It’s moments like these that one wonders why they bother with tournaments. Winning seems so impossible, so out of your control.
Even when hit with a lightening bolt of good fortune as I was – shoving with J8ss on a bluff into KK, and getting there – I still came up short.
In fact, at the time I busted, despite outlasting over 90% of the field, my mathematical chances of winning were a daunting 1%.
Here’s another way of looking at it.
If 895 people enter a European Poker Tour in Malta, math simulations prove that one can be the best player in the world and go several lifetimes without winning a major live event. (In the simulation I ran, one can have a 50% ROI, play 1,000 tournaments and barely be above 50/50 to win a single one).
Cash vs Tournaments
It’s why I’ve personally chosen to play cash games. If I make a mistake or get unlucky, I simply rebuy.
I stay in Macau as long as I need because I know I’ll win.
And that frustration of losing, of not being rewarded for what I’ve spent my life pursuing only lasts as long as my worst run.
Positive reinforcement is huge.
Studies show that job satisfaction comes more from appreciation of colleagues than by the money you make.
In tournaments, appreciation truly only comes by winning (who got second in the Main Event in 2010?) Sports are harsh that way. There’s still money to be made on the circuit (although that’s arguable given the expenses required in traveling), but still, that the money doesn’t do anything to compensate one mentally nor give them any reasonable amount of satisfaction.
That may seem unreasonable, even arrogant to a non-professional. But it’s true. One spends years of their life to achieve a goal and anything short can seem like a failure.
There is a lot of confusion that surrounds how the poker industry works, but perhaps no place is this truer than in tournaments. Since there is so much variance the result is that most of what people judge is based on results, which is based on luck, not rooted in math.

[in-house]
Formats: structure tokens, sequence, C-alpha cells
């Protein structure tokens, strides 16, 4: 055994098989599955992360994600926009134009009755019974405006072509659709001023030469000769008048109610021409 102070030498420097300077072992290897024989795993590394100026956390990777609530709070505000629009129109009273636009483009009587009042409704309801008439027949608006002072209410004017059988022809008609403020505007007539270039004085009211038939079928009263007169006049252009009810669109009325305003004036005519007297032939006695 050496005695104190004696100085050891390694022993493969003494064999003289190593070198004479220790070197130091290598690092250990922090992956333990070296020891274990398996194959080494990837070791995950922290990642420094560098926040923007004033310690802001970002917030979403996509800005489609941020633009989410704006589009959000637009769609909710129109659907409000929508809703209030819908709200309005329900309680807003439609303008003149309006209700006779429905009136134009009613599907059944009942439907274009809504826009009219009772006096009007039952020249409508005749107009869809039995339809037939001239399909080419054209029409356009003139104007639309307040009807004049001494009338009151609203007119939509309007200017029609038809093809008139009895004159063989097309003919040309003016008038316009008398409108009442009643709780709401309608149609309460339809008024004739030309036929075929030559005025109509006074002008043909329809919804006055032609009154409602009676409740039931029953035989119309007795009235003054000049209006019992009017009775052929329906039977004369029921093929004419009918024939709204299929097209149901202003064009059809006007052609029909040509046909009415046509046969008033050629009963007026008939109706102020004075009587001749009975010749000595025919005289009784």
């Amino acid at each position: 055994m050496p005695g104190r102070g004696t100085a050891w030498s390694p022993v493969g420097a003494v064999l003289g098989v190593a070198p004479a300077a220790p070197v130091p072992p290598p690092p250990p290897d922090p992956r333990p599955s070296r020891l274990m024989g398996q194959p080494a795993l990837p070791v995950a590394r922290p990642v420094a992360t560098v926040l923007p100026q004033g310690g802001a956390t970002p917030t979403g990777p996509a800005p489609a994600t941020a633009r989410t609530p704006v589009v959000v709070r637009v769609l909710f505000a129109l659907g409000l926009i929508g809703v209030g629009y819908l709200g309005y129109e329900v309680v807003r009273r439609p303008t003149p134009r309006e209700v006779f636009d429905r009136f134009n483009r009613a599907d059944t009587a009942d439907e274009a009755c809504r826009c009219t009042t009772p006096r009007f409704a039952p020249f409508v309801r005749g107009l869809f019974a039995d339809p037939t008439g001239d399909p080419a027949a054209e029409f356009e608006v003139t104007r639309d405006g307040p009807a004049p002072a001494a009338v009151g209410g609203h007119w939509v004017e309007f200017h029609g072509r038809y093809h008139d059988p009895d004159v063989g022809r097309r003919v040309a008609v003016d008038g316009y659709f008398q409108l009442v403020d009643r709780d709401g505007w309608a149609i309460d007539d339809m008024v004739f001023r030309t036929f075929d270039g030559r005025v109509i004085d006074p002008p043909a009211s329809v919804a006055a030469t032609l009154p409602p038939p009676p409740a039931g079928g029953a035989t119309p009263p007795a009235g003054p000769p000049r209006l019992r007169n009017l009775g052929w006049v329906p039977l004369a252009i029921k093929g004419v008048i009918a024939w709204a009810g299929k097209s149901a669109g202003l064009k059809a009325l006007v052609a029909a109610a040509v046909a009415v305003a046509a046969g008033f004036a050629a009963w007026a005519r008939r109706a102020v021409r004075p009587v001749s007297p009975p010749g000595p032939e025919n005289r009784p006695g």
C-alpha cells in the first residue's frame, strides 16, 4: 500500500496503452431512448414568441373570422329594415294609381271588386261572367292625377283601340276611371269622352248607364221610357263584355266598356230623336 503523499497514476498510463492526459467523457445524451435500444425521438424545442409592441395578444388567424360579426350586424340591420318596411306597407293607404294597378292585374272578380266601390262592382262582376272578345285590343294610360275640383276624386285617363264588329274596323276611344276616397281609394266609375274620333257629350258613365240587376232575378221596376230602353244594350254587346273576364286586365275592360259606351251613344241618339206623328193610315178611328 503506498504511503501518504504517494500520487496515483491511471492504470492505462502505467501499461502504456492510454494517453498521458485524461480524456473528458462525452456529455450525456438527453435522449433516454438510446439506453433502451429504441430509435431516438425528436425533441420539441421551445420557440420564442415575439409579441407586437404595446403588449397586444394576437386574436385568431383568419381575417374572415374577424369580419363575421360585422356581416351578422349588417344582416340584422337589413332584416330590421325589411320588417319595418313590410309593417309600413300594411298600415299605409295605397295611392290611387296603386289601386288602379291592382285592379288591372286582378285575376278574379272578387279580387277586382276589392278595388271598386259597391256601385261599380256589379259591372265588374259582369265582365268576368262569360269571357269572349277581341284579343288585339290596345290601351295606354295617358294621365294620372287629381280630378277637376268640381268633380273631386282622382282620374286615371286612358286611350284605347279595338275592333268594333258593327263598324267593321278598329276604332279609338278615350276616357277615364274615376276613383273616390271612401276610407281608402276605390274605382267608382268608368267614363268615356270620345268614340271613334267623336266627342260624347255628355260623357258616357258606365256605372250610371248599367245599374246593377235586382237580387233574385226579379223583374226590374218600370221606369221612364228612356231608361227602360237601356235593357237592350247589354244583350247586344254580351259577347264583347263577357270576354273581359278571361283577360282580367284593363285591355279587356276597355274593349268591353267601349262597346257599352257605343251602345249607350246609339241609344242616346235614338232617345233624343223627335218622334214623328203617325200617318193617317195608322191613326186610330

Separating the facts from the noise
I made a move early on Day 3 with J8ss against an opponent who ended up having KK, and got extremely lucky to win the pot. I took some heat for it, and surely the player will remember the sting for a while, cursing his misfortune. He may forget though, that two orbits earlier, it was him who made a desperate call out of position with T8s, only to flop top pair, get it all in vs. AA, and get there. The exact same fortune that I had vs. him.
We never remember the times we got lucky, do we? In our mind it was justified, we had a plan, we deserved it. I’m guilty as ever; even though I got caught with my bluff, I felt like I had plenty of good reasons for making it.
It’s hard, even for seasoned professionals not to fall victim. Yet it doesn’t make it any less imperative, because separating the facts from the noise is one of the most important things that allow one to improve at poker. It’s easy to label a play based on the results.
Shades of grey
Had he folded a bluff when I shoved with J8s, would I have been a hero? If so, then couldn’t my play still be correct in spite of him having KK? To say no would implicate that he would be bluffing 100% of the time, which is never the case in any situation in poker.
Things are never black and white, but shades of grey.
In the last hand of the day, I called a river check-raise with AK on a K65 9 2 board and got showed a set of 5’s. Like my J8s hand I may have been wrong, but I’m happy with my play. I thought it over, ran the math, and given the choice, I’d play it the same.
I know myself and anything less than first is would be a disappointment. I don’t play tournaments for money which means I’m only playing for one spot. And that means I need to swing for the fences. So if there is any relief I found from finishing 65th, aside from the €12,800 I received in prize money, it’s that I went down swinging, and swinging hard.
That’s really I can do… until I get to swing again.